by Joel G. Robertson
It’s interesting how many stars forget their roots. Where they came from. How they got their start.
I’m not talking about their familial or ancestral lines, or the crime-ridden burg they called home as a child. No, I’m talking about first movies.
It’s like they’re ashamed to admit they once starred opposite a chainsaw-wielding madman. They don’t want their fans to know they were credited as Tranny Hooker #3 in Red Shoe Diaries 18. Or that their featured role in that straight-to-video, Lorenzo Lamas-starring “epic” lasted onscreen only slightly longer than it takes to dig a popcorn shell from between your back teeth.
Take Leprechaun (1993) starring Jennifer Aniston, for example.
When this little gem showed up at the multiplex in January of 1993, I was about to turn seventeen. I was a Fangoria-loving, Bruce Campbell-worshipping, horror movie freak.
How big a freak was I? Well, I plastered an entire wall of my bedroom with horror movie stills and monster pics from back issues of Fangoria and Gorezone. My other walls (including the bathroom) were adorned with genre posters carefully selected from my local video store’s “take ’em, they’re free” bin. We’re talking posters for cinematic gems like Howling VI: The Freaks, Demon Wind, Halloween V: The Revenge of Michael Myers. and The Blob. (Okay, that last one actually is a great creature feature.)
Obviously, I was very discriminating in my tastes.
But I digress.
The point is, I loved me some horror movies! And when I read about an upcoming horror flick in Fango, I had to see it.
Leprechaun was no exception. In fact, I was looking forward to it. I even made sure I was there opening weekend. It played in House 8 at the Springlake 10 Cinema in Winter Haven, Florida . (House 8 was the smallest theater in the 10-screen multiplex. That really should’ve been a clue as to the film’s quality and opening weekend expectations.)
If you’re not familiar with Leprechaun, here’s a quick plot summary:
After stealing an evil leprechaun’s (Warwick Davis) gold, Daniel O’Grady captures the violent creature, imprisoning it. Years later, The Reddings, J.D. (John Sanderford) and his daughter Tory (Jennifer Aniston) move into O’Grady’s vacant home where the titular beastie is still trapped and hidden away. When one of the painters the Reddings have hired hears cries for help in the basement, he “accidentally” releases the leprechaun. Soon, the shamrock-loving monster is unleashing his own brand of unlucky charms on anyone who gets between him and his gold.
As a movie, Leprechaun is utterly predictable. It represents an unapologetic effort on the part of writer/director Mark Jones to create the “next, great horror movie franchise”. I suppose he did succeed with at least 50 percent of his goal. He did create a horror movie franchise (5 sequels and a possible reboot in the works).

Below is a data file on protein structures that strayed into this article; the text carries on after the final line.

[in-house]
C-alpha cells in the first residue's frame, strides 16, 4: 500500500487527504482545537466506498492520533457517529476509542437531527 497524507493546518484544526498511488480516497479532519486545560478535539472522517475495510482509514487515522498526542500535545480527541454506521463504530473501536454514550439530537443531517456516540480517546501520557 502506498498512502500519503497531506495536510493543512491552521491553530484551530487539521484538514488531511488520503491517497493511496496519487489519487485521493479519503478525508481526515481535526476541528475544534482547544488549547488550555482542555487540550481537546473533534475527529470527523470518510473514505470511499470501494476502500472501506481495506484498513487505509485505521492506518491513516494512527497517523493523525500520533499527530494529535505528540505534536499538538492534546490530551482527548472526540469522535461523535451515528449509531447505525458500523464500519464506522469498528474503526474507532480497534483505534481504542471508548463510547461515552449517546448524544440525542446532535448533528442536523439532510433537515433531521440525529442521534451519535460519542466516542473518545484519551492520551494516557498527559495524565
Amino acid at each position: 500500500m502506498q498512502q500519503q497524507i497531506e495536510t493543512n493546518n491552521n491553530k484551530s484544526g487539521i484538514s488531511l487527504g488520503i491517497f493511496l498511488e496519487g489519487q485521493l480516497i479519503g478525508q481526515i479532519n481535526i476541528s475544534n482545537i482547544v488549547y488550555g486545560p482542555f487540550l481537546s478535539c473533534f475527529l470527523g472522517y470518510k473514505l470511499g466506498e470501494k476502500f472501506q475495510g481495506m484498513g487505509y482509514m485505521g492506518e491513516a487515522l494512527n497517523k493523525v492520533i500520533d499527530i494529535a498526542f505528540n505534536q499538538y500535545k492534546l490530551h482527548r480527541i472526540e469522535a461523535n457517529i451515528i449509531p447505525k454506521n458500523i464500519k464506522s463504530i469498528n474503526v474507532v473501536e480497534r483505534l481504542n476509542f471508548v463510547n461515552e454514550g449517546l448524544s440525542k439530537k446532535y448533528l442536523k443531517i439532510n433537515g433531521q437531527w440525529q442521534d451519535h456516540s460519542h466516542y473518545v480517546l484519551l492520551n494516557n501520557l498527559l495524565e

While far from being “great,” Leprechaun is a fun little time waster. It has a few creative kills (death by pogo stick anyone?). And Warwick Davis (Willow, Return of the Jedi) has a blast as he literally chews the scenery, relishing his role as the bloodthirsty, old world, Grimm’s Fairy Tales reject.
There is also the excellent work of special effects artist Gabe Bartalos (Gremlins 2, Darkman, Dolls), who designed the Leprechaun make-up. I’m a sucker for well-executed practical make-up work, and despite this movie’s low-budget, Bartalos created an effective prosthetic that didn’t overwhelm Davis’s performance.
But let’s return to the point of this post, the star of Leprechaun (after Mr. Davis, of course): Ms. Jennifer Aniston.
When Leprechaun came out, no one knew who Aniston was yet. At the time, I recognized her from her guest spot on the short-lived Fox sitcom Herman’s Head. Aniston played, Suzie, the troubled kid sister of the show’s main character Herman Brooks (William Ragsdale of Fright Night fame). She appeared in a couple episodes, but that was it.
(Fun Trivia Fact: Herman’s Head also starred future The Simpsons voice actors Hank Azaria (Chief Wiggum, Moe, Comic Book Guy) and Yeardley Smith (Lisa Simpson). And another Herman’s Head cast member, Jane Sibbett, went on to play Ross’s (David Schwimmer’s) ex-wife on Friends, which also starred, as I’m sure you know… Jennifer Aniston!).
Consider this: the year after Leprechaun squirted through theaters faster than a greased-up turd out a leaky asshole, Ms. Aniston starred in what would become one of the biggest sitcoms of the 1990s, Friends.
So, there it is, the early work of Jennifer Aniston. Of course, Ms. Aniston has raised her cinematic standards significantly since Leprechaun. After all, she’s starred in such memorable fare as Love Happens, The Bounty Hunter, and The Switch.
What movies can you dig out of the celluloid closet? Please share them in the comments!